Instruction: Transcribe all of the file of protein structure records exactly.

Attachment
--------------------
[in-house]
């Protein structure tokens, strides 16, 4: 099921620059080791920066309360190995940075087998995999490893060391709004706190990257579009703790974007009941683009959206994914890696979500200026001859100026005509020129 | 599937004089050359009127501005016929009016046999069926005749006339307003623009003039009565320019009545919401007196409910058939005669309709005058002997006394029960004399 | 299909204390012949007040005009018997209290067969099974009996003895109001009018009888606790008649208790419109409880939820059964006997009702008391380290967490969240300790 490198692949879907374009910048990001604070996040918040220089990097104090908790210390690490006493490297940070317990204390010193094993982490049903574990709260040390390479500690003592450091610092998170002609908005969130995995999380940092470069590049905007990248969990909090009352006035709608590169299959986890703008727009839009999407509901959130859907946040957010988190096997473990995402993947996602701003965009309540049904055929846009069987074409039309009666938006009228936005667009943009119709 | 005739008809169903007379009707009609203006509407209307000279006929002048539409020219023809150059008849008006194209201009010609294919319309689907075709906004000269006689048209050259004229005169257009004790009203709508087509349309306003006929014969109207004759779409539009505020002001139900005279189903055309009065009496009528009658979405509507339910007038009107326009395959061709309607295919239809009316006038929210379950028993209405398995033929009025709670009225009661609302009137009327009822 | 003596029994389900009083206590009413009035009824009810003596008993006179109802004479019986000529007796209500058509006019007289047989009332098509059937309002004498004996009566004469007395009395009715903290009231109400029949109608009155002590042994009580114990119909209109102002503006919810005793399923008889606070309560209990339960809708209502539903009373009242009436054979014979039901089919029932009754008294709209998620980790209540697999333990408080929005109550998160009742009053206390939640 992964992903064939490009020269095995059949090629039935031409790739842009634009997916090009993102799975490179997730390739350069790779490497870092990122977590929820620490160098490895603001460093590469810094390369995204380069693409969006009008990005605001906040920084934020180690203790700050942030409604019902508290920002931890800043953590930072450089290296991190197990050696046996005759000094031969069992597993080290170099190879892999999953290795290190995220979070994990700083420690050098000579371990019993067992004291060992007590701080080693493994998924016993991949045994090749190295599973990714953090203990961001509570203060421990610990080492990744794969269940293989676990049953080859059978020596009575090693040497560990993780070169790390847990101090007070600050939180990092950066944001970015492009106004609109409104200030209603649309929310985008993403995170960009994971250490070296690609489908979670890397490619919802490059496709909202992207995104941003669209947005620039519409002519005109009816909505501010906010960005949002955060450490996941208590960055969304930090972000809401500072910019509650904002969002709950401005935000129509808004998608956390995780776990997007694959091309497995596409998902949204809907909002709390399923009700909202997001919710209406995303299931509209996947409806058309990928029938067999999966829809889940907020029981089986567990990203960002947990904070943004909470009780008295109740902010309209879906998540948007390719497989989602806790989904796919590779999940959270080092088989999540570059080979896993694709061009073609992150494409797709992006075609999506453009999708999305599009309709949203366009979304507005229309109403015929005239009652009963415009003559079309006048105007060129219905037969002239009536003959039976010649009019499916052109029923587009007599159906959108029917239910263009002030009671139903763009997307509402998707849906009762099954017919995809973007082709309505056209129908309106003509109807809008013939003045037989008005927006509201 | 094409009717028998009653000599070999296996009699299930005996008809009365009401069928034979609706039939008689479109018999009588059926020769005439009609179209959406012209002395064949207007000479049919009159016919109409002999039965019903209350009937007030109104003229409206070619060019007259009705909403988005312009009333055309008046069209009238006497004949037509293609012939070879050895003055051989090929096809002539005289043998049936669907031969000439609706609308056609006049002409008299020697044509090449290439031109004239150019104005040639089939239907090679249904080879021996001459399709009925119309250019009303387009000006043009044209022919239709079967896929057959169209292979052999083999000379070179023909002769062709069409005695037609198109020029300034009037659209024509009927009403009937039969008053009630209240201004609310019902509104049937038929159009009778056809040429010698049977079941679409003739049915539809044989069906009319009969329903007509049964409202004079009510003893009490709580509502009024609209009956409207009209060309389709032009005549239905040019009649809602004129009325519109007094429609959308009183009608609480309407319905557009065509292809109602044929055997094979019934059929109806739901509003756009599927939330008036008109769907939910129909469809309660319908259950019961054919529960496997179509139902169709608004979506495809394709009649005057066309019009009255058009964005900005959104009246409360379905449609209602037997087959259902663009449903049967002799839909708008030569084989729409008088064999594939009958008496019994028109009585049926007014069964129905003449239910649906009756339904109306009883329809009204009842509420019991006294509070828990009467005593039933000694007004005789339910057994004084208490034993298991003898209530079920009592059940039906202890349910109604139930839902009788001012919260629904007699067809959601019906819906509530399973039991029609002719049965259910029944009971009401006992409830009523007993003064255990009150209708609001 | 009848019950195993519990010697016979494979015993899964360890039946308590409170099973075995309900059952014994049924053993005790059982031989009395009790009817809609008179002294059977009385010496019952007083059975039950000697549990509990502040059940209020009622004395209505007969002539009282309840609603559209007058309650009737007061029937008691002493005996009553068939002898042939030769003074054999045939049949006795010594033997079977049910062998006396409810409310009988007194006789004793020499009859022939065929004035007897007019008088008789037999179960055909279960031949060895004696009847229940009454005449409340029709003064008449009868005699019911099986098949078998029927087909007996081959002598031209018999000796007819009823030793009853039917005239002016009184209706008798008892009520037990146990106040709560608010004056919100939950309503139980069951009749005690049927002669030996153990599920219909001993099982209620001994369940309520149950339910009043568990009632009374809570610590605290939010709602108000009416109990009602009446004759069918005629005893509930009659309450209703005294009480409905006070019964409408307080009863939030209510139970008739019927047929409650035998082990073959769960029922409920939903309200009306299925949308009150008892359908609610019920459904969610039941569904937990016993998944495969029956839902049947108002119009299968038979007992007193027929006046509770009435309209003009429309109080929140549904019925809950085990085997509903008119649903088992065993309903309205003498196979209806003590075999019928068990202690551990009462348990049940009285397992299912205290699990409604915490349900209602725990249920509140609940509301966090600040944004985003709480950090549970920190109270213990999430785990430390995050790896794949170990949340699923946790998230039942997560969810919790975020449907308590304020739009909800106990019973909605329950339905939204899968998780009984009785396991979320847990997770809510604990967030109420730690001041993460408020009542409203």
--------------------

[in-house]
């Protein structure tokens, strides 16, 4: 099921620059080791920066309360190995940075087998995999490893060391709004706190990257579009703790974007009941683009959206994914890696979500200026001859100026005509020129 | 599937004089050359009127501005016929009016046999069926005749006339307003623009003039009565320019009545919401007196409910058939005669309709005058002997006394029960004399 | 299909204390012949007040005009018997209290067969099974009996003895109001009018009888606790008649208790419109409880939820059964006997009702008391380290967490969240300790 490198692949879907374009910048990001604070996040918040220089990097104090908790210390690490006493490297940070317990204390010193094993982490049903574990709260040390390479500690003592450091610092998170002609908005969130995995999380940092470069590049905007990248969990909090009352006035709608590169299959986890703008727009839009999407509901959130859907946040957010988190096997473990995402993947996602701003965009309540049904055929846009069987074409039309009666938006009228936005667009943009119709 | 005739008809169903007379009707009609203006509407209307000279006929002048539409020219023809150059008849008006194209201009010609294919319309689907075709906004000269006689048209050259004229005169257009004790009203709508087509349309306003006929014969109207004759779409539009505020002001139900005279189903055309009065009496009528009658979405509507339910007038009107326009395959061709309607295919239809009316006038929210379950028993209405398995033929009025709670009225009661609302009137009327009822 | 003596029994389900009083206590009413009035009824009810003596008993006179109802004479019986000529007796209500058509006019007289047989009332098509059937309002004498004996009566004469007395009395009715903290009231109400029949109608009155002590042994009580114990119909209109102002503006919810005793399923008889606070309560209990339960809708209502539903009373009242009436054979014979039901089919029932009754008294709209998620980790209540697999333990408080929005109550998160009742009053206390939640 992964992903064939490009020269095995059949090629039935031409790739842009634009997916090009993102799975490179997730390739350069790779490497870092990122977590929820620490160098490895603001460093590469810094390369995204380069693409969006009008990005605001906040920084934020180690203790700050942030409604019902508290920002931890800043953590930072450089290296991190197990050696046996005759000094031969069992597993080290170099190879892999999953290795290190995220979070994990700083420690050098000579371990019993067992004291060992007590701080080693493994998924016993991949045994090749190295599973990714953090203990961001509570203060421990610990080492990744794969269940293989676990049953080859059978020596009575090693040497560990993780070169790390847990101090007070600050939180990092950066944001970015492009106004609109409104200030209603649309929310985008993403995170960009994971250490070296690609489908979670890397490619919802490059496709909202992207995104941003669209947005620039519409002519005109009816909505501010906010960005949002955060450490996941208590960055969304930090972000809401500072910019509650904002969002709950401005935000129509808004998608956390995780776990997007694959091309497995596409998902949204809907909002709390399923009700909202997001919710209406995303299931509209996947409806058309990928029938067999999966829809889940907020029981089986567990990203960002947990904070943004909470009780008295109740902010309209879906998540948007390719497989989602806790989904796919590779999940959270080092088989999540570059080979896993694709061009073609992150494409797709992006075609999506453009999708999305599009309709949203366009979304507005229309109403015929005239009652009963415009003559079309006048105007060129219905037969002239009536003959039976010649009019499916052109029923587009007599159906959108029917239910263009002030009671139903763009997307509402998707849906009762099954017919995809973007082709309505056209129908309106003509109807809008013939003045037989008005927006509201 | 094409009717028998009653000599070999296996009699299930005996008809009365009401069928034979609706039939008689479109018999009588059926020769005439009609179209959406012209002395064949207007000479049919009159016919109409002999039965019903209350009937007030109104003229409206070619060019007259009705909403988005312009009333055309008046069209009238006497004949037509293609012939070879050895003055051989090929096809002539005289043998049936669907031969000439609706609308056609006049002409008299020697044509090449290439031109004239150019104005040639089939239907090679249904080879021996001459399709009925119309250019009303387009000006043009044209022919239709079967896929057959169209292979052999083999000379070179023909002769062709069409005695037609198109020029300034009037659209024509009927009403009937039969008053009630209240201004609310019902509104049937038929159009009778056809040429010698049977079941679409003739049915539809044989069906009319009969329903007509049964409202004079009510003893009490709580509502009024609209009956409207009209060309389709032009005549239905040019009649809602004129009325519109007094429609959308009183009608609480309407319905557009065509292809109602044929055997094979019934059929109806739901509003756009599927939330008036008109769907939910129909469809309660319908259950019961054919529960496997179509139902169709608004979506495809394709009649005057066309019009009255058009964005900005959104009246409360379905449609209602037997087959259902663009449903049967002799839909708008030569084989729409008088064999594939009958008496019994028109009585049926007014069964129905003449239910649906009756339904109306009883329809009204009842509420019991006294509070828990009467005593039933000694007004005789339910057994004084208490034993298991003898209530079920009592059940039906202890349910109604139930839902009788001012919260629904007699067809959601019906819906509530399973039991029609002719049965259910029944009971009401006992409830009523007993003064255990009150209708609001 | 009848019950195993519990010697016979494979015993899964360890039946308590409170099973075995309900059952014994049924053993005790059982031989009395009790009817809609008179002294059977009385010496019952007083059975039950000697549990509990502040059940209020009622004395209505007969002539009282309840609603559209007058309650009737007061029937008691002493005996009553068939002898042939030769003074054999045939049949006795010594033997079977049910062998006396409810409310009988007194006789004793020499009859022939065929004035007897007019008088008789037999179960055909279960031949060895004696009847229940009454005449409340029709003064008449009868005699019911099986098949078998029927087909007996081959002598031209018999000796007819009823030793009853039917005239002016009184209706008798008892009520037990146990106040709560608010004056919100939950309503139980069951009749005690049927002669030996153990599920219909001993099982209620001994369940309520149950339910009043568990009632009374809570610590605290939010709602108000009416109990009602009446004759069918005629005893509930009659309450209703005294009480409905006070019964409408307080009863939030209510139970008739019927047929409650035998082990073959769960029922409920939903309200009306299925949308009150008892359908609610019920459904969610039941569904937990016993998944495969029956839902049947108002119009299968038979007992007193027929006046509770009435309209003009429309109080929140549904019925809950085990085997509903008119649903088992065993309903309205003498196979209806003590075999019928068990202690551990009462348990049940009285397992299912205290699990409604915490349900209602725990249920509140609940509301966090600040944004985003709480950090549970920190109270213990999430785990430390995050790896794949170990949340699923946790998230039942997560969810919790975020449907308590304020739009909800106990019973909605329950339905939204899968998780009984009785396991979320847990997770809510604990967030109420730690001041993460408020009542409203």